In almost every U.S. state, employers are required to carry workers’ compensation insurance if they have a certain number of employees. If you’re a business owner in Illinois, you’ll need to purchase workers’ comp insurance if you have at least one employee that doesn’t meet the state’s exemptions criteria.

In this article, we’ll go over who you need to cover, who is exempt, and possible penalties for non-compliance.


How does workers’ compensation insurance in Illinois work?


The state of Illinois requires you to carry workers’ compensation insurance as soon as you have one employee. Most employers will purchase coverage via the private insurance market. If you can’t find a suitable insurer on the private market, you can purchase coverage from the National Council of Compensation Insurance. Some larger employers can also qualify to become self-insurers.


Who needs workers’ compensation insurance in Illinois?


All employees in Illinois must be covered by workers’ compensation unless they legally opt out of coverage or are on the list of “automatic coverage” detailed in Section 3 of the Illinois Workers’ Compensation Act.

Most sole proprietors, partners, members of LLCs, and corporate officers can opt out of coverage. They can still participate in workers’ compensation if they choose to. However, if they work in a business that is physically hazardous, like construction or roofing, they may be required to purchase coverage for themselves regardless of their ownership or partnership status.

As a business owner or sole proprietor, you don’t have to purchase workers’ compensation insurance for yourself. That doesn’t mean you shouldn’t get coverage. Sustaining an injury or illness while performing your work can lead to sizable hospital bills, medical costs and a lengthy recovery period. Investing in workers’ comp for yourself could save you from a brutal financial setback.


What are the penalties for not having workers’ comp in Illinois?


Businesses that fail to properly insure their employees are subject to steep fines and penalties from the state of Illinois. If you knowingly and willingly fail to provide coverage for your employees, you could face a minimum fine of $10,000. Negligent failure to provide coverage is a misdemeanor, and knowing or willful failure to provide coverage is a Class 4 felony. Felony convictions could result in a $25,000 fine and up to 3 years imprisonment.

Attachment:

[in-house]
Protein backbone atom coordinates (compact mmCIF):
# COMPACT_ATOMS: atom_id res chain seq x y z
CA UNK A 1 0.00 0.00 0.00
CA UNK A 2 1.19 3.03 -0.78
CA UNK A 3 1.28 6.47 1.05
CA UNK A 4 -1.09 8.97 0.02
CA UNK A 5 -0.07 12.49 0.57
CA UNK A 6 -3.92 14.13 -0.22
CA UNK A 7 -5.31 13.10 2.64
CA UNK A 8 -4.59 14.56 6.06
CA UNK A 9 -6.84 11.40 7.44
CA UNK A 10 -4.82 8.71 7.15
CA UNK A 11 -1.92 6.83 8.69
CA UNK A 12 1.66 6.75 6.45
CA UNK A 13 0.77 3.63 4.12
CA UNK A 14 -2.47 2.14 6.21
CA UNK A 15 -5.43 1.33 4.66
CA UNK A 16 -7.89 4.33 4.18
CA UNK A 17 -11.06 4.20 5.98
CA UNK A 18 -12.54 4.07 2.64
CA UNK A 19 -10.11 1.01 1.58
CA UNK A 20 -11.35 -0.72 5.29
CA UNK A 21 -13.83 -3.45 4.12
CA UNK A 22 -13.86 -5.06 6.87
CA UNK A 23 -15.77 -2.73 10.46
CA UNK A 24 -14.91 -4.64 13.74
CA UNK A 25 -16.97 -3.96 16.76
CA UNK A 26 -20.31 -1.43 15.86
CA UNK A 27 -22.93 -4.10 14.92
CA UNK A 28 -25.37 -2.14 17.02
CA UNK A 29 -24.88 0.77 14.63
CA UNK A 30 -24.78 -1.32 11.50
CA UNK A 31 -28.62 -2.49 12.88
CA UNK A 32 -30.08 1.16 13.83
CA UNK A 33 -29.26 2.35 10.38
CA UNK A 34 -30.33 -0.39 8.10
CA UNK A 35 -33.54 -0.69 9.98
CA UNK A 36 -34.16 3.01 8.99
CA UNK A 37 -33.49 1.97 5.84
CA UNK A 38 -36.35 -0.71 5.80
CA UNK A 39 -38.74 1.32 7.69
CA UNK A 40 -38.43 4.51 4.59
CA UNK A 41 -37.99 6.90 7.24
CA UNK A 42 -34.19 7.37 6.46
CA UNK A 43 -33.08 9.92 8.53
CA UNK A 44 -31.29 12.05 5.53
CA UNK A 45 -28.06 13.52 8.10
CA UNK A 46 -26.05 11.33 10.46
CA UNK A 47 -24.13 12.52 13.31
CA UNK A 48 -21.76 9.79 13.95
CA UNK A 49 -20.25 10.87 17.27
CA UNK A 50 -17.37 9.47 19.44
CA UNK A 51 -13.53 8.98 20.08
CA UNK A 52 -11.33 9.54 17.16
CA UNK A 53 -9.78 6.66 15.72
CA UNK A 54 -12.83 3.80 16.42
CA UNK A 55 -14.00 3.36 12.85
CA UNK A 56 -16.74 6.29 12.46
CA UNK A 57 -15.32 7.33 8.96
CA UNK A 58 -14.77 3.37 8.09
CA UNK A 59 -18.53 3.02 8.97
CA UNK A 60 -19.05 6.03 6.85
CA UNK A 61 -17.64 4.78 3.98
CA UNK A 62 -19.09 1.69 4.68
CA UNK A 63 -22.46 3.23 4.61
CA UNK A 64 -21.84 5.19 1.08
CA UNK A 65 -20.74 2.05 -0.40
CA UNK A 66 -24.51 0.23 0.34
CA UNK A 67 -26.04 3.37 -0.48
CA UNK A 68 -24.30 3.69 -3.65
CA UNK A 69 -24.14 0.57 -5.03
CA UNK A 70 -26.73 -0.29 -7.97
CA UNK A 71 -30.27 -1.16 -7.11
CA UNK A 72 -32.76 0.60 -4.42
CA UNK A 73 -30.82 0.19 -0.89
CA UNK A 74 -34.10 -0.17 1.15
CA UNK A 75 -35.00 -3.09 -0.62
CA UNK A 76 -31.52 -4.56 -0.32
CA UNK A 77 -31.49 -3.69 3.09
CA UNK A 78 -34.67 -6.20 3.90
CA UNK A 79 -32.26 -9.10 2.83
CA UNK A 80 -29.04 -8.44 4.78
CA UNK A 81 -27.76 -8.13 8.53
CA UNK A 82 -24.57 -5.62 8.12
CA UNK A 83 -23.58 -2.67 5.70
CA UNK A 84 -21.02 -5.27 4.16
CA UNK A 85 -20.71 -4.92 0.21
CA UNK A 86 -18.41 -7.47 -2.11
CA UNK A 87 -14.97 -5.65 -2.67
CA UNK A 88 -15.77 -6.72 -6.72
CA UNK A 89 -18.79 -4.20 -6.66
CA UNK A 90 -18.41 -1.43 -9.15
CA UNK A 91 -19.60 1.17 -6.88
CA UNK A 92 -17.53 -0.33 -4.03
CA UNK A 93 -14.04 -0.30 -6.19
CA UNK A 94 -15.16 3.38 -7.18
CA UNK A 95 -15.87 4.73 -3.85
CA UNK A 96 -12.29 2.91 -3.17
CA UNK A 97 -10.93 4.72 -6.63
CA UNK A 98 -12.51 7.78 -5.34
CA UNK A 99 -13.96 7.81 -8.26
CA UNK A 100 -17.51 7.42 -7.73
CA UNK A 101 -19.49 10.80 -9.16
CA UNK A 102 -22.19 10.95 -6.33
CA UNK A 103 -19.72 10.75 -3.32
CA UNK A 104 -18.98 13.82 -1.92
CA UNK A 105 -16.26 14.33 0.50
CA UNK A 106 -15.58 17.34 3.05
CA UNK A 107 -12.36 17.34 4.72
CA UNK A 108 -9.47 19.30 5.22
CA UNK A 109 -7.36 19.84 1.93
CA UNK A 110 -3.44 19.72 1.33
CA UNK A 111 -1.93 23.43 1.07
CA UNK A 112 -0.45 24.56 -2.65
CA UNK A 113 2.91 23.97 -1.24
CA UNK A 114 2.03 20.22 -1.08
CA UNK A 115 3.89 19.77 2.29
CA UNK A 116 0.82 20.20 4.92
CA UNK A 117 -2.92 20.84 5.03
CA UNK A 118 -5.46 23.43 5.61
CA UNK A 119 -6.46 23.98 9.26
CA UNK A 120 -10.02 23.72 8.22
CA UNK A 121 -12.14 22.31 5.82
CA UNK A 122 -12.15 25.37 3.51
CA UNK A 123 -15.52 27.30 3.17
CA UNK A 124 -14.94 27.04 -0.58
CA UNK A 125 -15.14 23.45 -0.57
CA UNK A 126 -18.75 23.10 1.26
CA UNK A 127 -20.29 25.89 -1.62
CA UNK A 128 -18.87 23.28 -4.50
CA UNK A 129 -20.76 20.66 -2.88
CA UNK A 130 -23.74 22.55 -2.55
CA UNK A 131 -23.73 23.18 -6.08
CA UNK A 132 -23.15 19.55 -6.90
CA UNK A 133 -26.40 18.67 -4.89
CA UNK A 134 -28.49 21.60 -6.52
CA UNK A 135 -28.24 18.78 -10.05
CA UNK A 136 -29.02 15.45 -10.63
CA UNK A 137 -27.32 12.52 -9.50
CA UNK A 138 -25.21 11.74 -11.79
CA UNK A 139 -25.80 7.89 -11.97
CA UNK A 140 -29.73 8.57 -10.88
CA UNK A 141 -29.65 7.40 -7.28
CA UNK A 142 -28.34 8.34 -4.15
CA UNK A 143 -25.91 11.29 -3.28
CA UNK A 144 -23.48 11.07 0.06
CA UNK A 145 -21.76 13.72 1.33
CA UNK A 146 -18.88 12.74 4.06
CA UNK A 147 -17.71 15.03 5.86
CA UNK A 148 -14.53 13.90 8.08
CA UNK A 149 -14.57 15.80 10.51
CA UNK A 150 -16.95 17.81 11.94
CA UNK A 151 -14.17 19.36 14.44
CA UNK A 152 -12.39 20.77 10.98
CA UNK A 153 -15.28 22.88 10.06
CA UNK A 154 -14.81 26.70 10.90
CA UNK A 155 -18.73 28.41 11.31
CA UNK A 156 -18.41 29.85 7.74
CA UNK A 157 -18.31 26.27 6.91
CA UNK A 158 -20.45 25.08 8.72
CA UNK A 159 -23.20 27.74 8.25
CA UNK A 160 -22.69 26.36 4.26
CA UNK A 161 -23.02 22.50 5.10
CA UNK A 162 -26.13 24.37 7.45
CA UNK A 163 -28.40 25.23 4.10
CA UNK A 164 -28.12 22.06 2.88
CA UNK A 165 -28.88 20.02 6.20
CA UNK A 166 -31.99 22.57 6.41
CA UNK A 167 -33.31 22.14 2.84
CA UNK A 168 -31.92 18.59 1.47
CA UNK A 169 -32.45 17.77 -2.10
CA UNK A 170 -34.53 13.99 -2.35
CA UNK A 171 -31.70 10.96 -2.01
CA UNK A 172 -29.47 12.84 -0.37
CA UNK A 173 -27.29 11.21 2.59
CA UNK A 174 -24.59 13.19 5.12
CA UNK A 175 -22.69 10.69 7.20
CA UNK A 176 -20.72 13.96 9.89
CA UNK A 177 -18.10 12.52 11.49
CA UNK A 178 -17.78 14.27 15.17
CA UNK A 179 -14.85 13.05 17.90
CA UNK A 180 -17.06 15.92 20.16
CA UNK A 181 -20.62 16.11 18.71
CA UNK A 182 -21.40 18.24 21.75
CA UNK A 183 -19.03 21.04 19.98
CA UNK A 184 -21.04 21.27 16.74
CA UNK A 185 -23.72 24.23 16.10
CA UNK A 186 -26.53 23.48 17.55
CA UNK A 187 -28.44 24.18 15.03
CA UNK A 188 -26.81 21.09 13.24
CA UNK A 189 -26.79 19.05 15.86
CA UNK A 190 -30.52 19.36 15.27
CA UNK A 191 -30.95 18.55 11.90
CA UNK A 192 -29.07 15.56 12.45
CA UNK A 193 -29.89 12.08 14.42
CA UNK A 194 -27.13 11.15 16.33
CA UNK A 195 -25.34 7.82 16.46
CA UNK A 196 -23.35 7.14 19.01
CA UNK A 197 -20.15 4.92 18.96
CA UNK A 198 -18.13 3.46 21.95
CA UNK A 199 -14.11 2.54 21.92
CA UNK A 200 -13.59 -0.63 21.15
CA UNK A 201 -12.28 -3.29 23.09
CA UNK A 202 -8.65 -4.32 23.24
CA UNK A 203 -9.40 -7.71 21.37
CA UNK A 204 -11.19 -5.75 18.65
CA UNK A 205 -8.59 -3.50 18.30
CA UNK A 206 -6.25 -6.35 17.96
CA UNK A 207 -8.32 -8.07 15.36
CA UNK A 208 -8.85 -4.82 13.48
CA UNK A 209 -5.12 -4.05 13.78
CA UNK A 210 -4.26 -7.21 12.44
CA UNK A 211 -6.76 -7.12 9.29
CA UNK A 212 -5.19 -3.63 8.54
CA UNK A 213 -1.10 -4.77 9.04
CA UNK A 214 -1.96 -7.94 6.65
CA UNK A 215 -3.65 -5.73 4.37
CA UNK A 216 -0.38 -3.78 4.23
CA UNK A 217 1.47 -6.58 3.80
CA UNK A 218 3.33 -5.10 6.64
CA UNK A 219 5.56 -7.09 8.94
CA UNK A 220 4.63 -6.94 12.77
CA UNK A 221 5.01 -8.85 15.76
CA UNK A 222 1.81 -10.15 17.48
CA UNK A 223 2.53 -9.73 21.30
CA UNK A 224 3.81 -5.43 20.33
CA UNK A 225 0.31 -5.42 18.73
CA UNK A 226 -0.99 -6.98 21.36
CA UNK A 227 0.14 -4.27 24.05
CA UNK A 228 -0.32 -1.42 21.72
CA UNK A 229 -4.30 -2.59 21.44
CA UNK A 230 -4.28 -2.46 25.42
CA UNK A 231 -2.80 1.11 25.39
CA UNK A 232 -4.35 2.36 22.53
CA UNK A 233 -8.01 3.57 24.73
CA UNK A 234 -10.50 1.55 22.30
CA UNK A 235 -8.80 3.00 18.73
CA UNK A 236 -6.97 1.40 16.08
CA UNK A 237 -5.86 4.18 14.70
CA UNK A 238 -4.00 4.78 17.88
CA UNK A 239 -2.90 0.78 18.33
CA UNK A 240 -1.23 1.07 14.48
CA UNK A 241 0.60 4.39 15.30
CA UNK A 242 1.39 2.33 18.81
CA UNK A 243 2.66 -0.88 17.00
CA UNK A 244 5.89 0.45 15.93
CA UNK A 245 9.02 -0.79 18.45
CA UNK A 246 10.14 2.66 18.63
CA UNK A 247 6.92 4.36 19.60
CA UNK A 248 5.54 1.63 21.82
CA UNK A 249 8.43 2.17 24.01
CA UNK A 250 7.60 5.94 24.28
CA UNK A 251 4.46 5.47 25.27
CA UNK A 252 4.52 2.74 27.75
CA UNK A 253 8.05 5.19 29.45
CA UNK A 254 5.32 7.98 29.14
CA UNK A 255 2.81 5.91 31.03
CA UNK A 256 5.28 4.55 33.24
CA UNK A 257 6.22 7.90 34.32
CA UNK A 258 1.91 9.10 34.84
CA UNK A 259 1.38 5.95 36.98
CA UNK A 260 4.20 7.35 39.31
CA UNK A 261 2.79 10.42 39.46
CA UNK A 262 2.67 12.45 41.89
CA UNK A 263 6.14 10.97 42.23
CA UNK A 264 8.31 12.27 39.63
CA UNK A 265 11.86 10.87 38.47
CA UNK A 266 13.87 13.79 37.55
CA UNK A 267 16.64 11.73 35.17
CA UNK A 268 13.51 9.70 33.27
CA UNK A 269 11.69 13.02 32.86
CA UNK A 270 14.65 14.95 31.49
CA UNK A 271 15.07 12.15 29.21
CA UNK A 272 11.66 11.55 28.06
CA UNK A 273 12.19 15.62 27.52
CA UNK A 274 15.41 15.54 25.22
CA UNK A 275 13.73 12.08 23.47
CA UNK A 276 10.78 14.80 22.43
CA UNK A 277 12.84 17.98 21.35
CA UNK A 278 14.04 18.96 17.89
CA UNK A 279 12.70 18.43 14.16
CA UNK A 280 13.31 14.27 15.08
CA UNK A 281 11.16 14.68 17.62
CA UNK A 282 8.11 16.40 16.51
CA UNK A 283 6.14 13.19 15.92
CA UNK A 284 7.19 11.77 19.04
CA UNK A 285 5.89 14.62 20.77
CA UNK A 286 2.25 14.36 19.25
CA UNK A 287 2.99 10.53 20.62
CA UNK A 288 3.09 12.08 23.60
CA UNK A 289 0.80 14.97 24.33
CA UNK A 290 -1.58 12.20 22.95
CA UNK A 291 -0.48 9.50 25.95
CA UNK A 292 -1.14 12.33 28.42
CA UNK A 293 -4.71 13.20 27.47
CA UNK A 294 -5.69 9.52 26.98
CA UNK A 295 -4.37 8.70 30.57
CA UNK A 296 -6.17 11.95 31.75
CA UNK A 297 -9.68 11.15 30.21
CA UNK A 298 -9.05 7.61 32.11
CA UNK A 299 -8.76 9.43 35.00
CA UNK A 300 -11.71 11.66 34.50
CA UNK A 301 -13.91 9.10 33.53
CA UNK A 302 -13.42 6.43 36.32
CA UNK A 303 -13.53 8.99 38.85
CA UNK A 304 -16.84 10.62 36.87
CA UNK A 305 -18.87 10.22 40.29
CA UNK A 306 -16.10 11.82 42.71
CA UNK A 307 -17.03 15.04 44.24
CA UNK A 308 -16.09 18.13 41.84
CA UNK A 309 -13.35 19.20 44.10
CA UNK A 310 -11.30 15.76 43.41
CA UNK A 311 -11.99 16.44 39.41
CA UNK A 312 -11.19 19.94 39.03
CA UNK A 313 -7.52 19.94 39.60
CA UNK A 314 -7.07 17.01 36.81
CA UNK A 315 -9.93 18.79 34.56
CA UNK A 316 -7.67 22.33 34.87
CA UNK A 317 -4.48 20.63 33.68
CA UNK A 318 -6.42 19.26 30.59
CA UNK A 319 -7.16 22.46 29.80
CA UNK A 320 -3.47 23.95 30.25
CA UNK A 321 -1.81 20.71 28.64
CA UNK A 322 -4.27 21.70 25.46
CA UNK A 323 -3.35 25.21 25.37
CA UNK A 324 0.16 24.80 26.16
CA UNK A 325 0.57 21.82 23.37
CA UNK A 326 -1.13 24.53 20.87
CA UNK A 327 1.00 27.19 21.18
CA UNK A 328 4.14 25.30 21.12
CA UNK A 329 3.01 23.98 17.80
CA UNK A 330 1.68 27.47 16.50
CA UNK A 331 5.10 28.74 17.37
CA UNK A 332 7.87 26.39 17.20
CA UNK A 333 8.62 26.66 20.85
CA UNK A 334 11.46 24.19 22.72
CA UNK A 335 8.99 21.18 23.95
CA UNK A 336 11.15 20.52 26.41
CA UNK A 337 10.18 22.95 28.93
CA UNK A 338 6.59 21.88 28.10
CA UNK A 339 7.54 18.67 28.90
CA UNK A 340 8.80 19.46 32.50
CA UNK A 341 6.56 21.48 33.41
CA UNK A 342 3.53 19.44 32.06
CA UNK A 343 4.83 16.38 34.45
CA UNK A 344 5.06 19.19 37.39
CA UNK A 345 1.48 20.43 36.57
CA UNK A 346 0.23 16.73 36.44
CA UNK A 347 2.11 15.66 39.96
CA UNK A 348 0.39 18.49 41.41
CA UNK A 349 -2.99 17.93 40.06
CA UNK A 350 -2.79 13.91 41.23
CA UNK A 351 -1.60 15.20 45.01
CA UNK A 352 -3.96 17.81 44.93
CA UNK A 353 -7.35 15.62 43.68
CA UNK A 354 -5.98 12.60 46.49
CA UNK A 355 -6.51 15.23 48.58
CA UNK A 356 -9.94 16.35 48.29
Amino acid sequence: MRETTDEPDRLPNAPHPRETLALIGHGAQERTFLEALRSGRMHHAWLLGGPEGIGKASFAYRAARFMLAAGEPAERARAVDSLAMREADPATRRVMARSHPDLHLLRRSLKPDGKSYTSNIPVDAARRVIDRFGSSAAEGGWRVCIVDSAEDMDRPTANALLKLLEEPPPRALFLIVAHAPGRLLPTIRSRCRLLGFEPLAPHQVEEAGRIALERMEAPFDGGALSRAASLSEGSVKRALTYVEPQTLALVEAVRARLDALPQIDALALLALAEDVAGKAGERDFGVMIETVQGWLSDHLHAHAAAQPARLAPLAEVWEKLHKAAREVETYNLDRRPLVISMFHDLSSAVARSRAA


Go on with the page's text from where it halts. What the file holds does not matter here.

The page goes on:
What does workers’ comp cover?

Medical costs

If one of your employees is injured or becomes ill on the job, workers’ comp can cover their immediate medical expenses such as ambulance rides, emergency room visits, x-rays, surgery and prescription medications.

For example, if a kitchen employee reaches into a sink and slices their hand on a broken glass, they might require medical attention. Workers’ comp could cover the costs of their emergency room visit, stitches and pain management prescriptions.

Lost Wages

Many work-related incidents can leave employees unable to work for several weeks or months. Workers’ comp can provide some relief for employees in the form of partial wage replacement.

If an employee breaks their foot in a work-related accident, they could end up stuck at home for multiple months. While they’re out of work, workers’ comp would cover some of their lost wages.

Ongoing Care

Some work-related injuries require long-term care such as physical therapy or pain management. Often, these injuries are more the result of repetitive workplace stress rather than a single traumatic incident. Chronic back issues for construction workers and carpal tunnel syndrome for office employees are two common examples of the types of workers who must receive ongoing care due to repetitive stress. If their claim is approved, workers’ comp can cover the costs associated with their ongoing care.

Death Benefits

If the unthinkable happens and an employee passes away because of a workplace incident, workers’ comp can cover funeral costs and other death benefits for the deceased worker’s family or beneficiaries.